Language struggles, microcredit lessons, and some adventures

PORTUGUESE IS SO HARD!  I don´t feel like a student of a foreign language.  I feel like a chimpanzee trying to learn a human language.  My colegas (work colleagues) are patient and take time to explain things, but the language barrier is still frustrating.  I wish I could outsource the language centers of my brain to Google Translate.  Portuguese shares a lot in common with Spanish, which I´m more comfortable speaking, but the differences are subtle and tricky and seemingly infinite.  My friend who shares my homestay speaks both English and Spanish fluently as well as French, but she never took any Portuguese before arriving. We make a good team: she understands more than I do, and I can speak more than she can.  It’s still pretty depressing how much effort it takes us to communicate.  BUT.  The challenges mean that I’m learning and being ‘stretched.’  With language learning, what doesn’t kill you can only make you stronger.  I think I’ll come home in August metaphorically buff.

Over the past week I’ve learned TONS about microcredit.  I did site visits with the organization’s three credit agents on Friday.  We visited three different groups, each of which included three small business owners.  The first group represents the ideal borrowing unit.  The three clients are men in their 40s who live within a stone’s throw of each other.  They’ve each owned their own businesses for at least 20 years.  The group’s leader, who runs a recycling outfit that amasses recyclables from aluminum soda cans to washing machines, is applying for his 18th—EIGHTEENTH—loan from my organization.  That’s great news.  We love loan renewals; they indicate reliable borrowers whose businesses are growing, producing income, and generating employment.  He’ll borrow US$5,000, the maximum amount we loan.

The recycler took us to his partners’ enterprises, partly to show the way but mostly because any stranger is in danger in his favela (a poor neighborhood or slum, often without any public services). His compatriots own a restaurant and a convenience/beer store.  The will jointly guarantee each other’s loans, which total US$11,000.  Part of the loan evaluation process (in which I participated today) involves character assessment.  The credit agents, smart and knowledgable women who have taught me everything I know, pointed out that the three have been friends and neighbors for 20 years.  That close friendship earned them points on the evaluation.  It seems that my organization, and perhaps group-based microcredit in general, both relies on and fosters trust, cooperation, and interdependence.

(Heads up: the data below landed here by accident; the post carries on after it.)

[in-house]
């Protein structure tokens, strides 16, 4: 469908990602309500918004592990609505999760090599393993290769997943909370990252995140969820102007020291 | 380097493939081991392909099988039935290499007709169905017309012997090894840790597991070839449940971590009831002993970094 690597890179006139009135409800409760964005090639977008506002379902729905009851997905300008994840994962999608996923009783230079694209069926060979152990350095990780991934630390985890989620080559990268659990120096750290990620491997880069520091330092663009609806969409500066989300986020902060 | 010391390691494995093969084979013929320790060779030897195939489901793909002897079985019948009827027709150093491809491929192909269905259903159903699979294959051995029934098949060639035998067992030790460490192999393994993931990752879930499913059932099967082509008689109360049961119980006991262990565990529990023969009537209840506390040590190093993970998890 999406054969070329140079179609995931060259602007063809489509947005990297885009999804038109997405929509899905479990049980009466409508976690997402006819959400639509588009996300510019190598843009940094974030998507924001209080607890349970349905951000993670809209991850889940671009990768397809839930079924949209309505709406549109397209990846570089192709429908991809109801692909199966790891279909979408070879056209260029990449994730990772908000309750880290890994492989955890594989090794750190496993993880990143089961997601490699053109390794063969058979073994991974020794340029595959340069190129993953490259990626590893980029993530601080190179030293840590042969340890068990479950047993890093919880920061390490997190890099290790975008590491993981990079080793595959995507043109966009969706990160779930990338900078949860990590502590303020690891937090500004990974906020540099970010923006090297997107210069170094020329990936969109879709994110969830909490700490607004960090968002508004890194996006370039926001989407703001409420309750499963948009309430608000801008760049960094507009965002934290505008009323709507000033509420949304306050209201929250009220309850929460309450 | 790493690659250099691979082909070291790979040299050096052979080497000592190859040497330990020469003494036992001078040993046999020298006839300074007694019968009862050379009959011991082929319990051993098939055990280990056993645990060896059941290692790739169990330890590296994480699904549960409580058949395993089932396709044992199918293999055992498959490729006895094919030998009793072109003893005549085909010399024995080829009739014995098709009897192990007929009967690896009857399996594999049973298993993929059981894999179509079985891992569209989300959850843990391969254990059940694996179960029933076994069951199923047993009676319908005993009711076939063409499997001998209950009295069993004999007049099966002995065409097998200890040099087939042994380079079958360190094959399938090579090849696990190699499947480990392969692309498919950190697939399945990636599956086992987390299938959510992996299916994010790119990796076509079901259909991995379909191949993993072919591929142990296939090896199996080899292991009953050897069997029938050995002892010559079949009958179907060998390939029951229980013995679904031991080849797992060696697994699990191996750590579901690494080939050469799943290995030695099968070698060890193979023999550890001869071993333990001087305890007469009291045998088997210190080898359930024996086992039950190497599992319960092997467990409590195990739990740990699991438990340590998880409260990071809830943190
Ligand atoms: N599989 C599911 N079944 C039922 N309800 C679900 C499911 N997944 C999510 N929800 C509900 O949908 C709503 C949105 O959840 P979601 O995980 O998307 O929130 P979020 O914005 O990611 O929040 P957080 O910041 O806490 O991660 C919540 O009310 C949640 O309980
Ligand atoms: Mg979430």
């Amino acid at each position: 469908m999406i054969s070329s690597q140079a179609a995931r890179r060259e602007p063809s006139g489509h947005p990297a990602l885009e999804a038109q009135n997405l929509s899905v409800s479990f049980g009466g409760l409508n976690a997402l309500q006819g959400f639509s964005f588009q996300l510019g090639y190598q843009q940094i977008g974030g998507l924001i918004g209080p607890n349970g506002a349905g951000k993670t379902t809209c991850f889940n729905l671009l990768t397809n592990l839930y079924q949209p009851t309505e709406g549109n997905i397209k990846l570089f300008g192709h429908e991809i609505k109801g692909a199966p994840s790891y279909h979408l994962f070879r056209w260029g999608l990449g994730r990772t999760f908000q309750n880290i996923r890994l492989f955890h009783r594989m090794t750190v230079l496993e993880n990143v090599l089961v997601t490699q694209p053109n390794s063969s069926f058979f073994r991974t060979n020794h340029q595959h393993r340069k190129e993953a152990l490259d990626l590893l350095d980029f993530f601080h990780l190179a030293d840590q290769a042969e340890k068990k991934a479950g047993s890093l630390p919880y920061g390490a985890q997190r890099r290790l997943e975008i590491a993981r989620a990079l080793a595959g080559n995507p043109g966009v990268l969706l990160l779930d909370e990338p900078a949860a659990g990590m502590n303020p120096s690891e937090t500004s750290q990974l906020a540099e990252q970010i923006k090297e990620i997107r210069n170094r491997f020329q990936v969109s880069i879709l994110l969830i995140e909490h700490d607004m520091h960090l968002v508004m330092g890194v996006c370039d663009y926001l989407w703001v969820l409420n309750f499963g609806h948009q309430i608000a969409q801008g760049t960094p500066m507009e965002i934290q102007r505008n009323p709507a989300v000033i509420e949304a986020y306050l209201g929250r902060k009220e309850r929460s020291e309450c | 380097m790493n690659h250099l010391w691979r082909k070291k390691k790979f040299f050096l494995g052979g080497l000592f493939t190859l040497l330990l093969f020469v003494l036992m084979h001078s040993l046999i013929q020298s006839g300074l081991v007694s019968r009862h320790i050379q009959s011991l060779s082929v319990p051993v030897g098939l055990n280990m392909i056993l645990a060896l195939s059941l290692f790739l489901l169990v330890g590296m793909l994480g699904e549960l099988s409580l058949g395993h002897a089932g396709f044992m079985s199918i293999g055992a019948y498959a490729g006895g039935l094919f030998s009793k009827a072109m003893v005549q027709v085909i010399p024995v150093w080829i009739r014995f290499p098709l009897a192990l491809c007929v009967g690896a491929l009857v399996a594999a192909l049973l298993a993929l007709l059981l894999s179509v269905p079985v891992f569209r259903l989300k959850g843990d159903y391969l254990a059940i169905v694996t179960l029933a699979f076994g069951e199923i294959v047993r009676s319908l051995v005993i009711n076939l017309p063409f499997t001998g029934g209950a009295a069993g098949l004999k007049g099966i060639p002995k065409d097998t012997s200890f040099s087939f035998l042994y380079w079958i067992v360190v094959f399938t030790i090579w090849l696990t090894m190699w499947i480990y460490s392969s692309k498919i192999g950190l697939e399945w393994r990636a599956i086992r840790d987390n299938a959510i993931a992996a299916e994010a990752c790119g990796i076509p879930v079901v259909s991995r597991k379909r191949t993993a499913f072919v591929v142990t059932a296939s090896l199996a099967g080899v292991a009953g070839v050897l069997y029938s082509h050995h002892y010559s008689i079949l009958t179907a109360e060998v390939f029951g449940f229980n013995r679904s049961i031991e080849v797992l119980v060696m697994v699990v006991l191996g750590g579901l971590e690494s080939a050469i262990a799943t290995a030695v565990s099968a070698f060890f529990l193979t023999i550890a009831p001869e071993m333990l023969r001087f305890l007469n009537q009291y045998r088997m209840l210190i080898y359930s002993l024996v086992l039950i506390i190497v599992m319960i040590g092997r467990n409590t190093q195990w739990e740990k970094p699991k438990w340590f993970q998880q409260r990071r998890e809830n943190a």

Anywho, social life here has been fun.  I’ve seen capoeira, learned some forró (a traditional dance of Brazil’s Northeast), gone to a big reggae-samba-pop concert, and hung out on the street with the neighbors.  Here’s a picture at the local church’s forró party with Luana, my lively 12-year-old neighbor; me; Yamira, my friend who shares my homestay; and Julyanna, a Brazilian from the interior of the state who lives at our homestay.

forro foto

We live 10 minutes from the cultural heart of the city, called the Pelourinho.  “Pelourinho” literally means pillory or whipping post; the area’s main plaza was the site of countless slave auctions and horrible abuse.  Today guidebooks cite the area as the heart of Afro-Brazilian art and culture.  Traditional music, poetry, dance, and food abound.  Yamira and I are leaving right now for a open-mic poetry night at an African bar called Sankofa.  Keep me updated on how y’all are doing, and thanks for reading!

Advertisements

One thought on “Language struggles, microcredit lessons, and some adventures

  1. Dear Andrew, I am glad you are writing about your experience here in Brazil! Concerning language learning, it takes time, you know. You have to be patient and I am sure you are going to learn it soon. :-)

Leave a Reply

Fill in your details below or click an icon to log in:

WordPress.com Logo

You are commenting using your WordPress.com account. Log Out / Change )

Twitter picture

You are commenting using your Twitter account. Log Out / Change )

Facebook photo

You are commenting using your Facebook account. Log Out / Change )

Google+ photo

You are commenting using your Google+ account. Log Out / Change )

Connecting to %s